The primary goal of this study was to experimentally investigate the theory of gender and power (Wingood and DiClemente, Health Education and Behavior 27:539-565, 2000) in order to better understand gender differences in condom use behavior. The influence of relationship power (equal or low), partner-type (serious or casual), and gender on difficulty implementing condom use was explored using experimental vignettes. Heterosexual, sexually active, undergraduate students from a private university in the United States (N∈=∈203) indicated how "difficult" it would be to implement condom use in a variety of situations. Results revealed a significant main effect for power and partner-type, qualified by a significant three-way interaction. The consistency of these findings with the predictions of the theory and methodological limitations are discussed.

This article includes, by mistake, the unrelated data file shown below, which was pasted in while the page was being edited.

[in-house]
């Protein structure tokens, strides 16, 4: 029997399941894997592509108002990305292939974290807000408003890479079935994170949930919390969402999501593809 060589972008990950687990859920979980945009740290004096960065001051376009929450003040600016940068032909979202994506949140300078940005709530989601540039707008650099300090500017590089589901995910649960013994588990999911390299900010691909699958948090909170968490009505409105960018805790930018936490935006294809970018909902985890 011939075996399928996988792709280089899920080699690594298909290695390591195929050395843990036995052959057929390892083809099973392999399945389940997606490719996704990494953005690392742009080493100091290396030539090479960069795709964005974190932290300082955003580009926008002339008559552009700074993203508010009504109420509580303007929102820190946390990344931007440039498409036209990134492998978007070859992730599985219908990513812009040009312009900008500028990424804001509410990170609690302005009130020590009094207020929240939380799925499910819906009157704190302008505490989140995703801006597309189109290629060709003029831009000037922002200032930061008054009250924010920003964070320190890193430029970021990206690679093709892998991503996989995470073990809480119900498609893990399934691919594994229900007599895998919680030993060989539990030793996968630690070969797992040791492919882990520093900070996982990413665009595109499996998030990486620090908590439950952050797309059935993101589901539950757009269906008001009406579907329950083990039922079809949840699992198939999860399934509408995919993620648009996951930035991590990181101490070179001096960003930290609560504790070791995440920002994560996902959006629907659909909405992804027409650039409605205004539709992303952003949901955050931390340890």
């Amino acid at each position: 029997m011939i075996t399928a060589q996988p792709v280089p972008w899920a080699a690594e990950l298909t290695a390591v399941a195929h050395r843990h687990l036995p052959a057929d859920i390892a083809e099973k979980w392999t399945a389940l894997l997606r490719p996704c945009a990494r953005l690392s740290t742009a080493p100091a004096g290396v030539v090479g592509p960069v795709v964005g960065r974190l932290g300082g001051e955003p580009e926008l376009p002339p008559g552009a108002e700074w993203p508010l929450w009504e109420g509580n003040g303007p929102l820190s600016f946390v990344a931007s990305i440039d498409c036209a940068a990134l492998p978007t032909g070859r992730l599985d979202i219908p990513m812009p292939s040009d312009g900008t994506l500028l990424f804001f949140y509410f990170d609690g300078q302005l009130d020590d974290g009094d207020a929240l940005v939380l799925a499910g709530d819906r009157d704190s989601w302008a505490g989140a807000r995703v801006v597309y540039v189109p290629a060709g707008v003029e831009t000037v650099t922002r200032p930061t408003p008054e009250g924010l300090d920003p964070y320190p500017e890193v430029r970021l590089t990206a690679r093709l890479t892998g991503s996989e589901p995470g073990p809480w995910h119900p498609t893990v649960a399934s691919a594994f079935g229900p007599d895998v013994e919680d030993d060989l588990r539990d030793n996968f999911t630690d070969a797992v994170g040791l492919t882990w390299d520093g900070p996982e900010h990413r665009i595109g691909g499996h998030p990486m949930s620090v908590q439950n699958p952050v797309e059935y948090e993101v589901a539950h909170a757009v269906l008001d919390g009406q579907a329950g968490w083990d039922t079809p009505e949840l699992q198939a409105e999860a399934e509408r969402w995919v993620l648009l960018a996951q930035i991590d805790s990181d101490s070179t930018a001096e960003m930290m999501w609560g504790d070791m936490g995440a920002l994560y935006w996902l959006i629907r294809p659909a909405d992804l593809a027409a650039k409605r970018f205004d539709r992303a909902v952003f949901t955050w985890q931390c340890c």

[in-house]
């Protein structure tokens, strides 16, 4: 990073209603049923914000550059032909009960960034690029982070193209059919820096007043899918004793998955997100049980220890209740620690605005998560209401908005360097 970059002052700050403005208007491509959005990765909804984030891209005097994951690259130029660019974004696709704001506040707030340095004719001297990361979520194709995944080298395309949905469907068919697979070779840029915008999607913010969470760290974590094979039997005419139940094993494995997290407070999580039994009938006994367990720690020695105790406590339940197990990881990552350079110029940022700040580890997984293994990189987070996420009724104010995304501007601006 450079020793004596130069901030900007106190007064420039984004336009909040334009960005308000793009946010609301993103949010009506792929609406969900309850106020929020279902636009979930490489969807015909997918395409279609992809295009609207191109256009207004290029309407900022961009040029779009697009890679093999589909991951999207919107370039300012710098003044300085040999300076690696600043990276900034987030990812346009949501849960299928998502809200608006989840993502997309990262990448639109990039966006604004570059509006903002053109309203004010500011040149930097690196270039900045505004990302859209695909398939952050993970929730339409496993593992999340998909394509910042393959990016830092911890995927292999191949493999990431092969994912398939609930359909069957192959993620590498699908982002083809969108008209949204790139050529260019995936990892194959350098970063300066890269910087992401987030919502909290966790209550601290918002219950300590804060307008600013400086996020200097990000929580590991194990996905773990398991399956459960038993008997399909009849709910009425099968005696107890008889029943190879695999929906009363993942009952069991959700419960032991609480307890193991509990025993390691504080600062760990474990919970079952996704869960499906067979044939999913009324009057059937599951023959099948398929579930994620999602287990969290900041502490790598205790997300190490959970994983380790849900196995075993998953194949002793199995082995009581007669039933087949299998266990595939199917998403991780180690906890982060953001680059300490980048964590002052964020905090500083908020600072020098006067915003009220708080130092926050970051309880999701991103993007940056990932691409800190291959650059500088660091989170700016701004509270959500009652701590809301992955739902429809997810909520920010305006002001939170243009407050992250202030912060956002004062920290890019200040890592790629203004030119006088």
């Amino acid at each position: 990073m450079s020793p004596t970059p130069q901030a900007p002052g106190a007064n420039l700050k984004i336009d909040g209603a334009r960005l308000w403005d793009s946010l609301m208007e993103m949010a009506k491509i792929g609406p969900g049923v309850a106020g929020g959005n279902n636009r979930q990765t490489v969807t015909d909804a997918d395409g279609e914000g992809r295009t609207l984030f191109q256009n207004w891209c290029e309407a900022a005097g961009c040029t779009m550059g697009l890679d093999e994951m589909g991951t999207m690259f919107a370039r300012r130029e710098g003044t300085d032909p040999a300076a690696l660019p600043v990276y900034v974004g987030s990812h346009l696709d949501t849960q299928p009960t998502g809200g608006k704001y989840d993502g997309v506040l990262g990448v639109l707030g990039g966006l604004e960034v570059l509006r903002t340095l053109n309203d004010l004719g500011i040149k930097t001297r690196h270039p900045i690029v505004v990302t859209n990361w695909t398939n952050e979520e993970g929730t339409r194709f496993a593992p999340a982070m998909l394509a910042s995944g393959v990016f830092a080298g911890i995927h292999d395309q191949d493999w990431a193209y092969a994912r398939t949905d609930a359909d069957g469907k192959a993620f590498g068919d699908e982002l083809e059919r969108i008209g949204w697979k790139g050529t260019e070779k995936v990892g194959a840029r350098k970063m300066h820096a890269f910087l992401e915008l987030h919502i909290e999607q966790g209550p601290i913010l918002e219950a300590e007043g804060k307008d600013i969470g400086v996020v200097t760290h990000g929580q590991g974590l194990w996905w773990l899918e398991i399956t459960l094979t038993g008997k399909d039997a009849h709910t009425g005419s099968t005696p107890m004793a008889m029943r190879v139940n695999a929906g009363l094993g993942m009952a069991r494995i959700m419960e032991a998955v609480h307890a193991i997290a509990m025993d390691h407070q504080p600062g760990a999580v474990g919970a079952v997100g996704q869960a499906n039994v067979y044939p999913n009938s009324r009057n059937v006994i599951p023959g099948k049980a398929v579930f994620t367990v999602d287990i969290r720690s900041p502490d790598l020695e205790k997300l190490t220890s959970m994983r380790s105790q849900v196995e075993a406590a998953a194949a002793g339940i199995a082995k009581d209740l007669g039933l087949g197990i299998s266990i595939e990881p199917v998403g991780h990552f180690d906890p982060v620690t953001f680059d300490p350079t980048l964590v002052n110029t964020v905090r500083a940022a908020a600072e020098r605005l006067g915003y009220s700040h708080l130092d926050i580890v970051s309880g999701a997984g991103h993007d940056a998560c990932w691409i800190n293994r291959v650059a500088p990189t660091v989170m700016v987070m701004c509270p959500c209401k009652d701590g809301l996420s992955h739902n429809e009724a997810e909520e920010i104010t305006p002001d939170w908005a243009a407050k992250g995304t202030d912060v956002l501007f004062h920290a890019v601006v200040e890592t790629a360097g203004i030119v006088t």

ASJC Scopus subject areas
- Gender Studies
- Social Psychology
- Developmental and Educational Psychology